Tribute: John Thompson

Some people just can’t help making a difference in our lives by simply being who they are. They make the world a little brighter, a little warmer, a little gentler and when they are gone we realise how lucky we are to have known them.

Benjamin ‘John’ Thompson was born on the 23rd November 1943 in Narbeth, Pembrokeshire. John and his four brothers, brought up on a farm on the coast of west Wales, speaking Welsh, with English being his second language taught at school.

Having seen his older brother join the police force, John new his future also lay in uniform. At the age of 15, having received an acceptance note from the RAF to become a boy entrant, he set off to Fishguard train station in 1959 destined to RAF Hereford.

He loved his sports and became a boxer and never lost a fight! But he adored football and became a football referee.

John met Helen, a Princess Mary’s RAF nurse in 1971 whilst based at Cosford. They were married in 1973 in Scotland and in 1975 their son, Gareth was born. The young family settled in Wendover by the time Lorna was born in 1977. The family was complete with daughter Moira arriving in 1982. John retired from the RAF after 25 years service and the family relocated to their forever home in Bryants Acre.

John worked for many years at Askeys as a production supervisor until a change to the shift system was difficult to adjust to with his young family. He then worked for Leyland DAF and latterly he was a controller in the office at City Sprint where he continued to work until he was 68.

John though did not live to work, but very much had his family and his interests at the heart of everything. John played darts all of his adult life and once living in Wendover, he played for the Marquis of Granby pub before playing for the British Legion. John was Chairman of the Wendover darts league for over 20 years.

Helen and John enjoyed spending time at their allotment. John, more for the social side. He was a great story teller, and throughout his life people loved to hear his tales being told in his Welsh accent.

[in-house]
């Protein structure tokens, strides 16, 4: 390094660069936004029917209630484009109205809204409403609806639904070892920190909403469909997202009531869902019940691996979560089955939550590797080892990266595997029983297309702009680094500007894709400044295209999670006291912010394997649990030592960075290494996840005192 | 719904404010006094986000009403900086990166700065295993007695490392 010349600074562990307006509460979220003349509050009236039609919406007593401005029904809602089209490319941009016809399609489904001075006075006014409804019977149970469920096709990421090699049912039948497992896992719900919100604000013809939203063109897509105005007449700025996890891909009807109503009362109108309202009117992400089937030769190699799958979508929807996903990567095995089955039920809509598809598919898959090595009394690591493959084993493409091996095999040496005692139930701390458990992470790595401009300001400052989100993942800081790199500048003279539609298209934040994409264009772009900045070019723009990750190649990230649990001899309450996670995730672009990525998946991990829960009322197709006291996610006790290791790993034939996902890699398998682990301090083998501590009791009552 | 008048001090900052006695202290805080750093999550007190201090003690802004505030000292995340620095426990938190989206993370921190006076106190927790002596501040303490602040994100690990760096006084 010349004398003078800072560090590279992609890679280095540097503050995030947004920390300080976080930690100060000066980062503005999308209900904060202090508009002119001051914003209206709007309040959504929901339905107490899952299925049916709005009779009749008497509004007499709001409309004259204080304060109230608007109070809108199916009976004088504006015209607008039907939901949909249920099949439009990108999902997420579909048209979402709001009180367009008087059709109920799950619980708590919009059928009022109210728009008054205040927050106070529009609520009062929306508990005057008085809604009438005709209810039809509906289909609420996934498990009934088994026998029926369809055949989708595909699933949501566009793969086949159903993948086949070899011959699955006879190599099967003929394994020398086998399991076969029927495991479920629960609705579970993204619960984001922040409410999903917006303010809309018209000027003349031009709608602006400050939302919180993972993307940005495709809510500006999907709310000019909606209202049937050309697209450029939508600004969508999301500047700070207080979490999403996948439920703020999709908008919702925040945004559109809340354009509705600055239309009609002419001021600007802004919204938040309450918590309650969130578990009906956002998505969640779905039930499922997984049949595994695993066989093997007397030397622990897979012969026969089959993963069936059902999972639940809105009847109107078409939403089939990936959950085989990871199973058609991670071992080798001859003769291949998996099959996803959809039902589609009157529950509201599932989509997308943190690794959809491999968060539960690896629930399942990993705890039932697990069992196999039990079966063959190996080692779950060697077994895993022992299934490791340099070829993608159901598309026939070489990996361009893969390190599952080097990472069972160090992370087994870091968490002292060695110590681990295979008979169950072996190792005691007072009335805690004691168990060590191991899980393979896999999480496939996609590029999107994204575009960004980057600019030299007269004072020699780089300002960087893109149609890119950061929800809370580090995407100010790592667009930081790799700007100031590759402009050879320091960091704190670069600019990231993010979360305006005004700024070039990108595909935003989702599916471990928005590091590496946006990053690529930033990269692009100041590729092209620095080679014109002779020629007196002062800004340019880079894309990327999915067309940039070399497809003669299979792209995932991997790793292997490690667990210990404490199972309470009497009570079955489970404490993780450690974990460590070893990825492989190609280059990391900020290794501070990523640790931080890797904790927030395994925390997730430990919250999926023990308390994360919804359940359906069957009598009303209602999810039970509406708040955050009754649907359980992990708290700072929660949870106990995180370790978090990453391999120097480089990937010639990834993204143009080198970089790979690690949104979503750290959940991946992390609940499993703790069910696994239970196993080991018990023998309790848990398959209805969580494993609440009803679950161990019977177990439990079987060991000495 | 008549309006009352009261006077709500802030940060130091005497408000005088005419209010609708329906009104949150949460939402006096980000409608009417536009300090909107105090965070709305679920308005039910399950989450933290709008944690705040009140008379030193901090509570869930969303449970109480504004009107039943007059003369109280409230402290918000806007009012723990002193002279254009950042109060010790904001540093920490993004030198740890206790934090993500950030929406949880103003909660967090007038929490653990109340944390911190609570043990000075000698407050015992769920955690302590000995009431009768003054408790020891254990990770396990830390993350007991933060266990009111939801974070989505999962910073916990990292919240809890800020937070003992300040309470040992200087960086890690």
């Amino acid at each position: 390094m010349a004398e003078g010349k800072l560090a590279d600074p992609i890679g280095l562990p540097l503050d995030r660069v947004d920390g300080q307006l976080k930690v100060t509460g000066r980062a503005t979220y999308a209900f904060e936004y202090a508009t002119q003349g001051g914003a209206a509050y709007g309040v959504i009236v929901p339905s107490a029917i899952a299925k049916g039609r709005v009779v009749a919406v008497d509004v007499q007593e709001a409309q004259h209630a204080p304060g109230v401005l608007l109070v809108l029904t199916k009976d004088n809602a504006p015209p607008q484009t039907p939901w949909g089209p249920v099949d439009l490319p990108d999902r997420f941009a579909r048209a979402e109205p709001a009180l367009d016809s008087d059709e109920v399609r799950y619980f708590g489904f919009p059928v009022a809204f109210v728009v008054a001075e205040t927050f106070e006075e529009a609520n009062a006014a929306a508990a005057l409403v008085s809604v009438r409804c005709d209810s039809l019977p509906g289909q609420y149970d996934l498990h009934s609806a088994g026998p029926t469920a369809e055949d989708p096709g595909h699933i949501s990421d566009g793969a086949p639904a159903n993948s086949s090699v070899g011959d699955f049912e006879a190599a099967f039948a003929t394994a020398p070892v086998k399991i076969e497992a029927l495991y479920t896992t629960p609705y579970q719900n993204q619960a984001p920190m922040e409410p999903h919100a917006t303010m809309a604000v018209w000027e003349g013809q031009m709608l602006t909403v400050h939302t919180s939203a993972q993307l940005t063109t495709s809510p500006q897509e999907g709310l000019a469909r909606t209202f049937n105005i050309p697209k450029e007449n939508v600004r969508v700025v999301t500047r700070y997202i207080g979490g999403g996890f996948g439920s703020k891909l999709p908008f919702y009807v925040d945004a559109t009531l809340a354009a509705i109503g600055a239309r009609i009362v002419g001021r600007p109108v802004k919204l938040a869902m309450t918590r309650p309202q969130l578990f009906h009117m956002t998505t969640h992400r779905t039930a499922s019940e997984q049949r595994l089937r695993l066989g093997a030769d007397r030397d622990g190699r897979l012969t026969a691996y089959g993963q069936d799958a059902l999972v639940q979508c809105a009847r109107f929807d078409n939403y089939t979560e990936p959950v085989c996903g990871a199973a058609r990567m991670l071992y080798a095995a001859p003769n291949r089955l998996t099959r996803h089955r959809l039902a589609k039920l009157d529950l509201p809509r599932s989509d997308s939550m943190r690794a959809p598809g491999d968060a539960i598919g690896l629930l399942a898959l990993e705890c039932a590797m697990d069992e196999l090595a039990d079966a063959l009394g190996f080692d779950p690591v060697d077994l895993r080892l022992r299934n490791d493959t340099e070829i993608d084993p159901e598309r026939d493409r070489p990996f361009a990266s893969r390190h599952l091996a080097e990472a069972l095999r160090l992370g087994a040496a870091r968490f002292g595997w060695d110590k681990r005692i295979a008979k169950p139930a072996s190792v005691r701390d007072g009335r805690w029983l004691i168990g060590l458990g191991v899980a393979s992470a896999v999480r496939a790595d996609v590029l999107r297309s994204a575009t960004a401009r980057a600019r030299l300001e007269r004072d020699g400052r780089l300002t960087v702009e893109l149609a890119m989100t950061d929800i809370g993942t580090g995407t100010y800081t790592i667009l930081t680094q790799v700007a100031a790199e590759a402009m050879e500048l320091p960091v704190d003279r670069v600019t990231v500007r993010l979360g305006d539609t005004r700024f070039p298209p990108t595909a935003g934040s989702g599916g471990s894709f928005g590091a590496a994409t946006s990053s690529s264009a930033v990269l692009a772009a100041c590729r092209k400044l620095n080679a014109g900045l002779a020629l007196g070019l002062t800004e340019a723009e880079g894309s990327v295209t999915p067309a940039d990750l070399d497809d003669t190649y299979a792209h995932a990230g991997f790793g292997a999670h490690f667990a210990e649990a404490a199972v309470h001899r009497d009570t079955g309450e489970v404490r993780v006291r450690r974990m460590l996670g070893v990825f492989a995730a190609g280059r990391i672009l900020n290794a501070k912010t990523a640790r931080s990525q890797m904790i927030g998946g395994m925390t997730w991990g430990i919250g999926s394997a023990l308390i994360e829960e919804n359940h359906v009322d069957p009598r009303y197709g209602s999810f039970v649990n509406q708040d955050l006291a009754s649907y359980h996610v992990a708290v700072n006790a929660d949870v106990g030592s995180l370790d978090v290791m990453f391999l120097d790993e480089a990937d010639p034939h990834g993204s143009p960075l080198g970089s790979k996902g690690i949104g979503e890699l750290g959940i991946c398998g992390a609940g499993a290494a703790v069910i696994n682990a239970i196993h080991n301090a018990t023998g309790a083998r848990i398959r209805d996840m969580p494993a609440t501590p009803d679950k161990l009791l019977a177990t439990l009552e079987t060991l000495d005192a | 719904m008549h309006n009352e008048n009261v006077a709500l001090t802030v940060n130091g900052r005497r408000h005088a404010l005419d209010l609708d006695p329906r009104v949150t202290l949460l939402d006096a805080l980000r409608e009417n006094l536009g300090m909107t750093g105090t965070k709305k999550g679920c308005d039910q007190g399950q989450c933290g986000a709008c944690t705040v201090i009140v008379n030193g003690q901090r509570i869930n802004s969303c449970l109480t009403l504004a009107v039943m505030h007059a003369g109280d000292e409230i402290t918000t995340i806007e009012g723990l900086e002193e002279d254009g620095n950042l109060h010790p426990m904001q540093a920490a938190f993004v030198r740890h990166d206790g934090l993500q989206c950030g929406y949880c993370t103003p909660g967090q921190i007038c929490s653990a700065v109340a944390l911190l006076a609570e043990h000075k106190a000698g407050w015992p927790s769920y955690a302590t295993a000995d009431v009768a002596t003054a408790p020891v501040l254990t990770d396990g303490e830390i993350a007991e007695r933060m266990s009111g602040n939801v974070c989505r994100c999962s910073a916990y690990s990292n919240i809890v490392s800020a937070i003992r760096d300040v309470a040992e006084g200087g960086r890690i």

John would continue refereeing semi-professional clubs, mainly within the Spartan South Midlands league where he was an active member and became a match official assessor following his first kidney transplant nearly 13 years ago.

John could organise things really well. He became Chairman of the the Wendover British Legion club and the Branch, breathing new life into its activities and support for the Wendover Poppy Appeal. John was responsible for raising over £100,000 during his 20-year tenure.

John was so proud of organising and participating in the Remembrance parades, although 2018 was the first year he was not present.

Health issues never stopped John from having a loving relationship with his grandchildren Max, Romy and Bella. They called him Datcu which means Grandad in Welsh. Their bond was so strong and he thought the world of them and would talk about their exploits to anyone and everyone! John had a natural knack of striking up conversation, making people feel at ease and took a real interest in other people.

Due to his Poly-Cystic Kidney disease issues compounded in the last few years but John never complained. He did not have a negative bone in his body. John received his second transplant in June 2019. Due to acute infections he spent many weeks on Wytham ward at the Churchill hospital in Oxford which is where he passed away on the 16th of December 2019, at the age of 76.

Kind donations are going equally to The Wendover Poppy Appeal and the Wytham Ward Kidney fund in memory of John. The family would like to thank the staff at the hospital for the incredible care and support they gave to John and the family. They showed amazing compassion and humanity; and truly are special people.

The Legion Club portion of this tribute (below) was unfortunately not able to be included in print, due to space limitations.

John Thompson had been involved in the Wendover Royal British Legion, and Branch, for at least 25 years before I became involved. He had spent time as the Club Chairman, and also was an ever present member of the committee, in an advisory capacity, when his tenure as chairman finished.

As anyone who knew John would attest, he was the most supportive, knowledgeable, and just plain lovely man to be around. Since my time as club chairman began, John gave invaluable insight and advice, which has enabled us on the committee, to realign the club, and advance into this new period with a strong base to enable the continued use for the community. Quite literally, I don’t believe that the Legion Club would still be here if it wasn’t for John’s input, at a time when clubs were closing all around. His understanding of business, and how an institution like the club needed to be run, were key! He spent countless hours in a voluntary capacity to further the cause, and this is never seen by the majority of people…. We who are at the club now, will miss him terribly, but we are determined to keep his legacy in good hands. I personally have only benefitted from all of my time with John, and am proud to know he was a friend. Even with all of the deserved credit for what John achieved in his service to Queen and country, and the British Legion, I think his outlook on life, and the way that he treated everybody with courtesy, stand testament to this fine man!

Barry Evans (Legion Club Wendover) Chairman